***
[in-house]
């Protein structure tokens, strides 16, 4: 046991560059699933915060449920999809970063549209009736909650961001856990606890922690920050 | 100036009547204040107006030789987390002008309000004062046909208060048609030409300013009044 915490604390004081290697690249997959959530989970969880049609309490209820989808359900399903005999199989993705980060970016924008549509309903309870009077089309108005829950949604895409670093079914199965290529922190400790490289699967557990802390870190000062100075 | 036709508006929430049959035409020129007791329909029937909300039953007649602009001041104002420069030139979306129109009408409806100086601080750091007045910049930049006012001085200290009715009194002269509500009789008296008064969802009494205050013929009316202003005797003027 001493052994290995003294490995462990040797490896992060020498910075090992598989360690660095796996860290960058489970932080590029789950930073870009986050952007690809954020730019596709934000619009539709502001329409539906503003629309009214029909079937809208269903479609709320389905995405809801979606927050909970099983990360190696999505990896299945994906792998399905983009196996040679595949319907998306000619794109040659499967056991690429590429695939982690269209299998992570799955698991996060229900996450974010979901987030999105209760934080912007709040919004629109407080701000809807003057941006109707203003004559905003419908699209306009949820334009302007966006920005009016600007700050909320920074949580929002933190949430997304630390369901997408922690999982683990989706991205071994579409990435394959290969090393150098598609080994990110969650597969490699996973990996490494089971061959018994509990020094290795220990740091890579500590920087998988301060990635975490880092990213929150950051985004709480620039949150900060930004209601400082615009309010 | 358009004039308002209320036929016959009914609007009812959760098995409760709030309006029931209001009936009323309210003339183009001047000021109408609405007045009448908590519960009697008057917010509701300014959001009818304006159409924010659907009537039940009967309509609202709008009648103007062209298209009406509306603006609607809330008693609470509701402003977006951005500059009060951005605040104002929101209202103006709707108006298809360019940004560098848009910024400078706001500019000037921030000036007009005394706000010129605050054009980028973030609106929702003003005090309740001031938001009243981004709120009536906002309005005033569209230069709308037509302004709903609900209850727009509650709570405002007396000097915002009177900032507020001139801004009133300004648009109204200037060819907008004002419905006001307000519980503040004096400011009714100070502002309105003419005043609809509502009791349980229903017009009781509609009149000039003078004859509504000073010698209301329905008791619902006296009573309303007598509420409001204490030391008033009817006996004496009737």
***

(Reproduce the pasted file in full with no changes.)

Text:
[in-house]
């Protein structure tokens, strides 16, 4: 046991560059699933915060449920999809970063549209009736909650961001856990606890922690920050 | 100036009547204040107006030789987390002008309000004062046909208060048609030409300013009044 915490604390004081290697690249997959959530989970969880049609309490209820989808359900399903005999199989993705980060970016924008549509309903309870009077089309108005829950949604895409670093079914199965290529922190400790490289699967557990802390870190000062100075 | 036709508006929430049959035409020129007791329909029937909300039953007649602009001041104002420069030139979306129109009408409806100086601080750091007045910049930049006012001085200290009715009194002269509500009789008296008064969802009494205050013929009316202003005797003027 001493052994290995003294490995462990040797490896992060020498910075090992598989360690660095796996860290960058489970932080590029789950930073870009986050952007690809954020730019596709934000619009539709502001329409539906503003629309009214029909079937809208269903479609709320389905995405809801979606927050909970099983990360190696999505990896299945994906792998399905983009196996040679595949319907998306000619794109040659499967056991690429590429695939982690269209299998992570799955698991996060229900996450974010979901987030999105209760934080912007709040919004629109407080701000809807003057941006109707203003004559905003419908699209306009949820334009302007966006920005009016600007700050909320920074949580929002933190949430997304630390369901997408922690999982683990989706991205071994579409990435394959290969090393150098598609080994990110969650597969490699996973990996490494089971061959018994509990020094290795220990740091890579500590920087998988301060990635975490880092990213929150950051985004709480620039949150900060930004209601400082615009309010 | 358009004039308002209320036929016959009914609007009812959760098995409760709030309006029931209001009936009323309210003339183009001047000021109408609405007045009448908590519960009697008057917010509701300014959001009818304006159409924010659907009537039940009967309509609202709008009648103007062209298209009406509306603006609607809330008693609470509701402003977006951005500059009060951005605040104002929101209202103006709707108006298809360019940004560098848009910024400078706001500019000037921030000036007009005394706000010129605050054009980028973030609106929702003003005090309740001031938001009243981004709120009536906002309005005033569209230069709308037509302004709903609900209850727009509650709570405002007396000097915002009177900032507020001139801004009133300004648009109204200037060819907008004002419905006001307000519980503040004096400011009714100070502002309105003419005043609809509502009791349980229903017009009781509609009149000039003078004859509504000073010698209301329905008791619902006296009573309303007598509420409001204490030391008033009817006996004496009737």